Yang. So, Ying and Yang cannot enforce Mei's initial offer.
Mei, Ying and Yang were colleagues, and not professional gamblers. The general
presumption is that there was no legal intention involved. However, the presumption can
be rebutted, taking into consideration the seriousness of the consequences. But assessed
objectively, the presumption can't be set aside due to the lack of any written or verbal
contract acceptance of Mei's initial offer.
Finally, Mei refused to share the winnings, although initially she volunteered to "buy
one last ticket on behalf of them all". Courts will not intervene, for a contract didn't exist
at all. It was a verbal contract till four weekly tickets were purchased with the $120 won
from the first ticket. The final instance is an evidence akin to Australian Woollen Mills
Pty Ltd v Commonwealth (1954). Mei's proposal was merely a statement and not an offer
capable of acceptance. This mentioned clearly in:
" what is alleged to be an offer should have been intended to give rise, on the doing of the act to an obligationin the absence of such an intention, actual or imputed, the alleged offer cannot lead to a contract: there is indeed in such a case no true offer." (Graw Stephen, An Introduction to the Contract 5th edition, Lawbook Co. 2005, p. 41)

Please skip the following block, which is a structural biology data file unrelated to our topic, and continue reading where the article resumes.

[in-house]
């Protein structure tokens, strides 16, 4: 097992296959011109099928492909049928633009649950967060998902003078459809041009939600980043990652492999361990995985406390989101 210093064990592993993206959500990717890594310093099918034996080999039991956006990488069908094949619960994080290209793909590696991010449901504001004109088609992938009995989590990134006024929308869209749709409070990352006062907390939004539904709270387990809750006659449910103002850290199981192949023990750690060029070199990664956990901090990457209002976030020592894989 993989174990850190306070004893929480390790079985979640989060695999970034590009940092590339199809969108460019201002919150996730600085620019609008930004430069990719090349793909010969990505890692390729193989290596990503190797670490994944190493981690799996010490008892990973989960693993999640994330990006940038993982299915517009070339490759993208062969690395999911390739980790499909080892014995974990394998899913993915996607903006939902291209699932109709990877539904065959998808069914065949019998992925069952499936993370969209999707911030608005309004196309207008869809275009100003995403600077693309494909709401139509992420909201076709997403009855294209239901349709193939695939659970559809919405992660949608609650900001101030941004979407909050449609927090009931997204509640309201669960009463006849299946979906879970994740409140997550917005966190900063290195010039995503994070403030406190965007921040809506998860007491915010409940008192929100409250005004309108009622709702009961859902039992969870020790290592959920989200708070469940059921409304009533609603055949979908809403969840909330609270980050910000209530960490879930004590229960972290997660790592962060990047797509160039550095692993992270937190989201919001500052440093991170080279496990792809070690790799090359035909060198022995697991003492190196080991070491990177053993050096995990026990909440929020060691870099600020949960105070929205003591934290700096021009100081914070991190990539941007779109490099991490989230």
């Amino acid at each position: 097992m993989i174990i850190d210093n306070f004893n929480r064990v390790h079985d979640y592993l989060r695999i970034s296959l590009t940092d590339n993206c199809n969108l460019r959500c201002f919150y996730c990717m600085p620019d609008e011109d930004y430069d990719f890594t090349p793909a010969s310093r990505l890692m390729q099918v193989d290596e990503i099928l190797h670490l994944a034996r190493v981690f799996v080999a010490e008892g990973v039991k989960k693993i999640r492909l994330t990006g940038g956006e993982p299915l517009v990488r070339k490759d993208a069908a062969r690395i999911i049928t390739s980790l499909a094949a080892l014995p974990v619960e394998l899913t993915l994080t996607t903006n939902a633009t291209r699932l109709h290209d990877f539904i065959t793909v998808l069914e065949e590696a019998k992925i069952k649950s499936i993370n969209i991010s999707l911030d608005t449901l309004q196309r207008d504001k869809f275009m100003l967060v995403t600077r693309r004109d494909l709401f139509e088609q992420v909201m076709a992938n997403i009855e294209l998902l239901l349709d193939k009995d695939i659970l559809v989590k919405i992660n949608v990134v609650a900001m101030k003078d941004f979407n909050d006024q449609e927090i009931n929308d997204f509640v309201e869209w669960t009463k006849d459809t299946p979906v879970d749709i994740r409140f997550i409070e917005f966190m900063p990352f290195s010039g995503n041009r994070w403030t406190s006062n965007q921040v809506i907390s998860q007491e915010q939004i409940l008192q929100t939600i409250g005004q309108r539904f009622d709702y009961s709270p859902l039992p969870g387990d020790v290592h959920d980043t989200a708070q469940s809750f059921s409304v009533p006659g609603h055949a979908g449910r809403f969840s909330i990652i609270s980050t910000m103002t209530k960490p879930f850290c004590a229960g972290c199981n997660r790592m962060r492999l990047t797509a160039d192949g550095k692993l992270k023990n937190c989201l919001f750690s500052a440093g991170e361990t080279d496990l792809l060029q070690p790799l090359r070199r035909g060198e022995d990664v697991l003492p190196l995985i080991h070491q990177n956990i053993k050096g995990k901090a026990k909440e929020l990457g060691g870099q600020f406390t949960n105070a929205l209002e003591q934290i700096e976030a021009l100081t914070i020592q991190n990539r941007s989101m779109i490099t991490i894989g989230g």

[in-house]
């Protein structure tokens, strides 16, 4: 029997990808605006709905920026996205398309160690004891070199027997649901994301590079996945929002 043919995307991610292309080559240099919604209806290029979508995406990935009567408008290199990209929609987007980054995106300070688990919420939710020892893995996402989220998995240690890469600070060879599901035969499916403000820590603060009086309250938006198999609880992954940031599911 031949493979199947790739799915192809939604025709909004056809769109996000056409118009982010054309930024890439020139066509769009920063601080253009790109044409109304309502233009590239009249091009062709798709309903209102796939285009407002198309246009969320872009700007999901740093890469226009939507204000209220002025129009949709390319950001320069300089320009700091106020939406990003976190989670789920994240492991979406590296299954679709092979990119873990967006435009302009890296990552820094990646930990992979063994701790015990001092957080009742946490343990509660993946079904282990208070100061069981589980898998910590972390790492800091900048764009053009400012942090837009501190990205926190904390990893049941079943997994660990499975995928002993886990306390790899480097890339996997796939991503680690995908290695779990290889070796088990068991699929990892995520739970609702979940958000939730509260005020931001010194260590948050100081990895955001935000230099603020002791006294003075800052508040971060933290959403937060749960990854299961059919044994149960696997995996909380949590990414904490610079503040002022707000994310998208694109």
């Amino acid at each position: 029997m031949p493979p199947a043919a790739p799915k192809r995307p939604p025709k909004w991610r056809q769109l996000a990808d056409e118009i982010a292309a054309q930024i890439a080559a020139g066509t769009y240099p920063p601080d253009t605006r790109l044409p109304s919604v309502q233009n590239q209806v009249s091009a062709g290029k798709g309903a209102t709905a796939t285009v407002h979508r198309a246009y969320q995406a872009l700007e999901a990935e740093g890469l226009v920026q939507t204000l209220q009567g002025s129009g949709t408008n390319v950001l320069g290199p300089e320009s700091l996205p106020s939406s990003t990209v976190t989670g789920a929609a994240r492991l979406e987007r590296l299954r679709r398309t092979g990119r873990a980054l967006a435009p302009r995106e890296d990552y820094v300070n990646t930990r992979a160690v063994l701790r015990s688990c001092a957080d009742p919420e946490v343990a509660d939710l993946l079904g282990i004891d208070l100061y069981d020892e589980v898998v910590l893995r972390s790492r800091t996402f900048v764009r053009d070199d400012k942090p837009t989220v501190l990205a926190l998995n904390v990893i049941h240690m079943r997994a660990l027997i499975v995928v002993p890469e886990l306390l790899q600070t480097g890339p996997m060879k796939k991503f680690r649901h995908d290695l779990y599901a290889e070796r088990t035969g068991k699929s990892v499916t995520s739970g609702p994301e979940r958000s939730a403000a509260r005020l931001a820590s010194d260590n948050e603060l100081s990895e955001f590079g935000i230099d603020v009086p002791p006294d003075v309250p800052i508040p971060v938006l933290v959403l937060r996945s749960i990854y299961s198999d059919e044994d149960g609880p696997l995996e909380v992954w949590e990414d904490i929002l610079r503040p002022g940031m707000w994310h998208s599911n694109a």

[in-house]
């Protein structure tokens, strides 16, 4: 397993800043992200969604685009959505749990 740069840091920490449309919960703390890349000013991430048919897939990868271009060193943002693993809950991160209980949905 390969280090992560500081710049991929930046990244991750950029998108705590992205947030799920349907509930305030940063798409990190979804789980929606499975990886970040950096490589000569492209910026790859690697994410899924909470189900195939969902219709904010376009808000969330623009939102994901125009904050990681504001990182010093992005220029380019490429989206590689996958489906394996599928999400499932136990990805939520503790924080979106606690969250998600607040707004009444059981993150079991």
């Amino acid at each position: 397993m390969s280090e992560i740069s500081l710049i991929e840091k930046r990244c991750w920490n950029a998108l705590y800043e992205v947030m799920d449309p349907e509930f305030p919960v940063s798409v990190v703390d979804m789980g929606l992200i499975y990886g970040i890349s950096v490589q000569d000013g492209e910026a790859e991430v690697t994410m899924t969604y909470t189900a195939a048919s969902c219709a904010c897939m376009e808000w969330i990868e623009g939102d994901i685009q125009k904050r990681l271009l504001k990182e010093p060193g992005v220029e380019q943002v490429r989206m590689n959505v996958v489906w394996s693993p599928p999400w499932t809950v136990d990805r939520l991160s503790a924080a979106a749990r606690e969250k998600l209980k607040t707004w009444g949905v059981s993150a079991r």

Ying was tired of her long musical career so on 3 April she offered to sell her piano to
Molly for $3500, saying that she would keep the offer open for ten days. Molly already
had two pianos in her shop and was therefore reluctant to buy it. However, always ready
to try for a bargain, she replied on 6 April with a verbal offer to buy it for $2500. This
was not acceptable to Ying. In the meantime, Molly had...
During 2003 the life of an Aboriginal artist, Albert Namatjira, was celebrated in a number of ways, including an exhibition in the Art Gallery of South Australia of his paintings from the 1930's to 1958. Albert Namatjira had a number of relatives who also produced similar paintings of varying quality. Albert's paintings are more valuable than those of other family members.
Boondok, a dealer in paintings, located a painting of a desert landscape in colour with the name 'Namatjira' written in the bottom corner of the painting. He paid $50 for it. This painting was painted by one of Albert's cousins and was worth approximately $500. Boondok knew this. Albert Namatjira always signed his paintings, 'Albert Namatjira' in the bottom corner of each painting he did.
Boondok placed his landscape painting in his gallery's front window with a price tag of $8,000 on it. Tex, a tourist, saw Boondok's painting on display. Tex said to Boondok, " I have always wanted a genuine Namatjira and here it is. I will buy it." Boondok replied, "It is always nice to buy something that pleases you. Hope you enjoy the painting."
The plaintiff bought a bottle of wine from the defendant.The plaintiff was injured due to the sudden ejection of a hidden stopper when he opened the bottle at his home.